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Very interesting documentary.

I am wondering how the defense can explain the
amount of blood at the scene of the accident.[/spolier].

`Staircase' catches the ups and downs of real murder case

By Maureen Ryan
Tribune staff reporter
Published April 4, 2005

The most compelling murder mystery of the year is not on one of the three "CSIs," the four versions of "Law & Order" or any of their innumerable clones.

The one flaw of the gripping true-crime tale "The Staircase" (8 p.m. Monday) is that it's only available on the upstart Sundance Channel; one wishes that it was as widely available as "CSI." It's that good.

And it proves that truth is often stranger -- and even more compelling -- than fiction.

The eight-installment documentary, which airs over four Mondays, unfolds at first like a suspenseful beach read: A wealthy novelist's wife, who happens to be a successful telecom executive, is found nearly dead at the bottom of the stairs in the family's showcase home in a leafy enclave of Durham, N.C.

Having sustained several nasty gashes to the head, she expires before help arrives.

The husband, Michael Peterson, says his wife, Kathleen, took a tumble on the kitchen stairs as he sipped a glass of wine near the family pool; the police take a different view of things and charge him with murder soon after Kathleen's December 2001 death.

In the supple hands of director Jean-Xavier de Lestrade, this John Grisham-esque tale soon recalls the award-winning documentary "Capturing the Friedmans." De Lestrade arrived in North Carolina soon after Michael Peterson was charged, and his cameras were on the scene for every legal strategy session and every revelation. He interviewed all the parties in the case and he also captured the small and large ways in which the lives of the blended family Kathleen Peterson left behind began to unravel and fray.

And speaking of revelations, there are plenty. It almost goes without saying that Michael Peterson wasn't entirely what he seemed; after his wife's death, the things that came to light about him made his chances at trial look grim indeed. But in this carefully paced film, the director, who won an Oscar for the documentary "Murder on a Sunday Morning," seems to be asking, "Are any of us entirely what we seem? And who can truly see into the heart -- or the motives -- of another?"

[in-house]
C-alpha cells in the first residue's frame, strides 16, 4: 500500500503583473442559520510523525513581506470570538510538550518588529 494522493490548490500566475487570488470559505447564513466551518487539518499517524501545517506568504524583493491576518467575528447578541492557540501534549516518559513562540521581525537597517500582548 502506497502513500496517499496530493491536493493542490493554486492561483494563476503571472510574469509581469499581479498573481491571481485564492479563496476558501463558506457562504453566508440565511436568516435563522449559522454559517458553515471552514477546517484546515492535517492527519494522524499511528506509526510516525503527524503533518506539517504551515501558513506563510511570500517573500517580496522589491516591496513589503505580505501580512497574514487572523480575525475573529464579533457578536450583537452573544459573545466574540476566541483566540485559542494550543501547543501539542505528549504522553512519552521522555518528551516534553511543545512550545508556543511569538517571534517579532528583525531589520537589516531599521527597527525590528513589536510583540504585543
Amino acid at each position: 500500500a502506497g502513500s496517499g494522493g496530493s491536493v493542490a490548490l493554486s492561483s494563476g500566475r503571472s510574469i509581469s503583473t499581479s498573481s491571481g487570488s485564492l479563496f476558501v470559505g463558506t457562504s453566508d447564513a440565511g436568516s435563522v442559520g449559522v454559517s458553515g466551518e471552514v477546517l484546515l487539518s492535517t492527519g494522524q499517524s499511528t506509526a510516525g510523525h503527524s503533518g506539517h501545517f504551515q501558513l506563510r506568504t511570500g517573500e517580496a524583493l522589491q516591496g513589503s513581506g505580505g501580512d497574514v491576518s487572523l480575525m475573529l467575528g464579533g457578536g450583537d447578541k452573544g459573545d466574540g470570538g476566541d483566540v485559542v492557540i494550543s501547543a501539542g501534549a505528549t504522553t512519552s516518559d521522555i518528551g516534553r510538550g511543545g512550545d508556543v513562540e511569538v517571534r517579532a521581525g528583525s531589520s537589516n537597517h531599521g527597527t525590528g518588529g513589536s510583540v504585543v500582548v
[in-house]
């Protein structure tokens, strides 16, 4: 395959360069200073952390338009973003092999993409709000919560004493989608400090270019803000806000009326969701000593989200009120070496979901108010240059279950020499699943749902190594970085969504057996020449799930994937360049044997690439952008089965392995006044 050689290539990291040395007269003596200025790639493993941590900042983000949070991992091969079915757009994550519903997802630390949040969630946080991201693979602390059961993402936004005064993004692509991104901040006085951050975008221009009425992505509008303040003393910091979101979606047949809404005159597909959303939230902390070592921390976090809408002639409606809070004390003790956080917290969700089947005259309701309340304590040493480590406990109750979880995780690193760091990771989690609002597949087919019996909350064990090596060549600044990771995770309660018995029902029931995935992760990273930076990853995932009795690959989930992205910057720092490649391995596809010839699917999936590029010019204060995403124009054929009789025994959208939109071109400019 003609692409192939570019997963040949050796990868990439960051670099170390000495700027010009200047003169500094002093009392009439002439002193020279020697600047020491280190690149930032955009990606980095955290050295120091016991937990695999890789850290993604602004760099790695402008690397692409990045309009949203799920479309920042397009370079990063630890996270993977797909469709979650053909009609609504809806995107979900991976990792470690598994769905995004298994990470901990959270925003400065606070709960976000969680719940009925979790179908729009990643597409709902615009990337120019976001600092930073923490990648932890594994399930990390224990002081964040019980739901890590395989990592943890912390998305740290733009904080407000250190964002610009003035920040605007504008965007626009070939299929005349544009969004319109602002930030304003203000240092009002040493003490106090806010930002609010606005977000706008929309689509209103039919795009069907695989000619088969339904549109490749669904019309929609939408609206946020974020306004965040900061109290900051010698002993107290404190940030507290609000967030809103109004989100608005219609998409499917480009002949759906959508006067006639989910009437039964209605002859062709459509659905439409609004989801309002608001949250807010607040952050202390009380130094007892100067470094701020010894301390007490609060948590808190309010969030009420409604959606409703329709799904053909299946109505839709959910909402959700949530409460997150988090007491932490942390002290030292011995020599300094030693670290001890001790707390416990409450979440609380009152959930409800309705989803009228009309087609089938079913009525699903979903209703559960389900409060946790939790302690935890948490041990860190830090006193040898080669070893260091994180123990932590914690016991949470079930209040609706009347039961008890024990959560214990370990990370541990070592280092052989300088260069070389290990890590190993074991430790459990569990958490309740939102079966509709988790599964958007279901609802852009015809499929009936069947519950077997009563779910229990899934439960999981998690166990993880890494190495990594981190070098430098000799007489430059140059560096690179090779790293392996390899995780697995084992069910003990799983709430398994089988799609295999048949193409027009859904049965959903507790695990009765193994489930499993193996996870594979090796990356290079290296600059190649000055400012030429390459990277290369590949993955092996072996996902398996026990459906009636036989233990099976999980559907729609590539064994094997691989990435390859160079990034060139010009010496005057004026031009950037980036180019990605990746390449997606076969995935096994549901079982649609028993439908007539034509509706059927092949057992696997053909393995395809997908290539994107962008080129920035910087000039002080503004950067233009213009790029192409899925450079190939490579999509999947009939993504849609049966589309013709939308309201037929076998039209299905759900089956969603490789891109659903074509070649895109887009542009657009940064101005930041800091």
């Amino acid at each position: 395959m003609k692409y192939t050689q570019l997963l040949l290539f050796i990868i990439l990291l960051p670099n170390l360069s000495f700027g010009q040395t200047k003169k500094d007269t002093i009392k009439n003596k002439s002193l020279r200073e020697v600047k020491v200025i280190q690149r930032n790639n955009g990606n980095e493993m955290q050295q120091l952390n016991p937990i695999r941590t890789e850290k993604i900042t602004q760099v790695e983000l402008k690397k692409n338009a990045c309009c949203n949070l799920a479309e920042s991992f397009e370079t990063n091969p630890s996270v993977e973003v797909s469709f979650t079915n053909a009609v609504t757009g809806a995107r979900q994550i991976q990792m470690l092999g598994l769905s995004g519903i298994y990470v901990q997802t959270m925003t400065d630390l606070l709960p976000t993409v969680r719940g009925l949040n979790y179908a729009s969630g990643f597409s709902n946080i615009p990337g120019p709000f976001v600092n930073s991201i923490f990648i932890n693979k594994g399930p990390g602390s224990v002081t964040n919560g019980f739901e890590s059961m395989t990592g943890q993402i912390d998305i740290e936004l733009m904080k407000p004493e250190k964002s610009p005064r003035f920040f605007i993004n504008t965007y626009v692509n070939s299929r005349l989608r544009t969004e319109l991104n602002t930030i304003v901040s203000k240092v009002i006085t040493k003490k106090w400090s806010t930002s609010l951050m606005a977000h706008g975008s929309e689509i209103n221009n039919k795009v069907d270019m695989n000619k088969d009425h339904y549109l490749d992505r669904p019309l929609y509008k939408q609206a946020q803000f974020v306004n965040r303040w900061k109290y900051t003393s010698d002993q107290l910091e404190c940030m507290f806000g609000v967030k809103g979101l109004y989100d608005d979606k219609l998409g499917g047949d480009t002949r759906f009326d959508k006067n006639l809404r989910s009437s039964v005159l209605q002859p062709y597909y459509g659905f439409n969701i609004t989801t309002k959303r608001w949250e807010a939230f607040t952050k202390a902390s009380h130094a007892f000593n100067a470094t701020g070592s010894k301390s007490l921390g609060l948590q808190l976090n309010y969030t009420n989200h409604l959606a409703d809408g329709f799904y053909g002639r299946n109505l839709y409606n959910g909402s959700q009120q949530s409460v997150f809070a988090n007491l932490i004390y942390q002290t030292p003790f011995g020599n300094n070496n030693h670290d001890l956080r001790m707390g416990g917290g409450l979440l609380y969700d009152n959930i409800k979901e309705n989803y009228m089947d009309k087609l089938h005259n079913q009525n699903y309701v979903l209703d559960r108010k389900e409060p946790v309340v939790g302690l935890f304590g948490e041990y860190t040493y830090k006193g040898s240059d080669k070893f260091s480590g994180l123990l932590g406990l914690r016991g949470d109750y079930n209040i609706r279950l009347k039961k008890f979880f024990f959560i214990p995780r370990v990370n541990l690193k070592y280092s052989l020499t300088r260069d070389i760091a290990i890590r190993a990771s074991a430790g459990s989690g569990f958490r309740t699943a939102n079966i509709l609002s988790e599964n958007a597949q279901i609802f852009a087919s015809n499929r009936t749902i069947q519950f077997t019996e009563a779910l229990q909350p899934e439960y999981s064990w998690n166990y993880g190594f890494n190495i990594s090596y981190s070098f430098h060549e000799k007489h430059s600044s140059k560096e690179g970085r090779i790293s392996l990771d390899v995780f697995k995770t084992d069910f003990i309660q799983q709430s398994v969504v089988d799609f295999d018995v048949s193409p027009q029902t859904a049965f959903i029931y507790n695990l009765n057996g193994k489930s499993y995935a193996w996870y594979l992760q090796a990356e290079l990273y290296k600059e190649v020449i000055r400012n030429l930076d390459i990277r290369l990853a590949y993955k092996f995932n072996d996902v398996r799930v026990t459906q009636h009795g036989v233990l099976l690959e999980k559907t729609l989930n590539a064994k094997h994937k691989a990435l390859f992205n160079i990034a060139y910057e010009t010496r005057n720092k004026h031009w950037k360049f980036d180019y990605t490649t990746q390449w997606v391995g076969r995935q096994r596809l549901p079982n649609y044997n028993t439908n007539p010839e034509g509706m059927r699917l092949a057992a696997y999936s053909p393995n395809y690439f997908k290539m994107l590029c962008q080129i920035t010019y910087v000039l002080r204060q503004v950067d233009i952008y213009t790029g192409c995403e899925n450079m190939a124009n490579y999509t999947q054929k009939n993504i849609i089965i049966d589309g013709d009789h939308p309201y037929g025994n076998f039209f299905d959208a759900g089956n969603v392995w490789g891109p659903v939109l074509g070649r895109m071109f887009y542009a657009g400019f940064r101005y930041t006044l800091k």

The circumstances of Kathleen's death do seem rather odd, but then again, the lip of an assistant district attorney actually curls when she discusses the details of Michael's personal life (to say more about that topic would ruin one of the film's most intriguing revelations). As Michael's defense is carefully (and expensively) assembled, one wonders if Durham officials had a grudge against the outspoken, emotional author, given his unusual private life and his journalistic crusades against incompetence in local government.

"The Staircase" doesn't need flashy editing or forced melodrama to keep the audience's interest (though it should be noted that there are some brief shots of grisly crime-scene photos; this documentary is definitely for mature viewers). And the strained looks on the faces of the Peterson family keep reminding the viewer that all of this really happened. But the documentary keeps adding layers of complexity to the tale until one is entirely hooked by its ambiguities and twists and turns -- and soon, as with a great novel, one can't wait to see what happens next.
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